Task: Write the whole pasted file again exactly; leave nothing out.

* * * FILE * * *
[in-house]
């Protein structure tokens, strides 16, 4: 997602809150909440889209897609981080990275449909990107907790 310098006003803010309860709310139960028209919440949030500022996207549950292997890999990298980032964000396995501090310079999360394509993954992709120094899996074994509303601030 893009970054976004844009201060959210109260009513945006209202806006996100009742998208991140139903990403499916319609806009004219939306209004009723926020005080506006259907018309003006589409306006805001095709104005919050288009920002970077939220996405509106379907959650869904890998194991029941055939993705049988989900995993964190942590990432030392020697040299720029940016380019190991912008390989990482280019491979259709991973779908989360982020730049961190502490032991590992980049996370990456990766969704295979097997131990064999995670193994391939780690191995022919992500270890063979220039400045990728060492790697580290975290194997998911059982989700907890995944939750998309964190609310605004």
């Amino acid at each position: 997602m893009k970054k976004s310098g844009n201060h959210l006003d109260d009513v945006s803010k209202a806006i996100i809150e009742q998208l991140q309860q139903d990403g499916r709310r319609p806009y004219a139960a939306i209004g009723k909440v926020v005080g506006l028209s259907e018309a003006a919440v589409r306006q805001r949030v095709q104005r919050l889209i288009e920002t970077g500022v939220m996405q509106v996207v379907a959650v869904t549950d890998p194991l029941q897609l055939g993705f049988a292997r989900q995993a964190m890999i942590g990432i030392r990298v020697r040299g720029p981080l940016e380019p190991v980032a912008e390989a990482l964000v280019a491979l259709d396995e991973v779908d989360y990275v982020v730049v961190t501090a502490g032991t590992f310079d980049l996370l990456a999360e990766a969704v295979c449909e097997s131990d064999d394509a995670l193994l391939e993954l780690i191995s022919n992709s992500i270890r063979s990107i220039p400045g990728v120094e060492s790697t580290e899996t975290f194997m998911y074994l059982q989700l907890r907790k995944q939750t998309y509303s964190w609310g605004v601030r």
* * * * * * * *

[in-house]
């Protein structure tokens, strides 16, 4: 997602809150909440889209897609981080990275449909990107907790 310098006003803010309860709310139960028209919440949030500022996207549950292997890999990298980032964000396995501090310079999360394509993954992709120094899996074994509303601030 893009970054976004844009201060959210109260009513945006209202806006996100009742998208991140139903990403499916319609806009004219939306209004009723926020005080506006259907018309003006589409306006805001095709104005919050288009920002970077939220996405509106379907959650869904890998194991029941055939993705049988989900995993964190942590990432030392020697040299720029940016380019190991912008390989990482280019491979259709991973779908989360982020730049961190502490032991590992980049996370990456990766969704295979097997131990064999995670193994391939780690191995022919992500270890063979220039400045990728060492790697580290975290194997998911059982989700907890995944939750998309964190609310605004």
């Amino acid at each position: 997602m893009k970054k976004s310098g844009n201060h959210l006003d109260d009513v945006s803010k209202a806006i996100i809150e009742q998208l991140q309860q139903d990403g499916r709310r319609p806009y004219a139960a939306i209004g009723k909440v926020v005080g506006l028209s259907e018309a003006a919440v589409r306006q805001r949030v095709q104005r919050l889209i288009e920002t970077g500022v939220m996405q509106v996207v379907a959650v869904t549950d890998p194991l029941q897609l055939g993705f049988a292997r989900q995993a964190m890999i942590g990432i030392r990298v020697r040299g720029p981080l940016e380019p190991v980032a912008e390989a990482l964000v280019a491979l259709d396995e991973v779908d989360y990275v982020v730049v961190t501090a502490g032991t590992f310079d980049l996370l990456a999360e990766a969704v295979c449909e097997s131990d064999d394509a995670l193994l391939e993954l780690i191995s022919n992709s992500i270890r063979s990107i220039p400045g990728v120094e060492s790697t580290e899996t975290f194997m998911y074994l059982q989700l907890r907790k995944q939750t998309y509303s964190w609310g605004v601030r």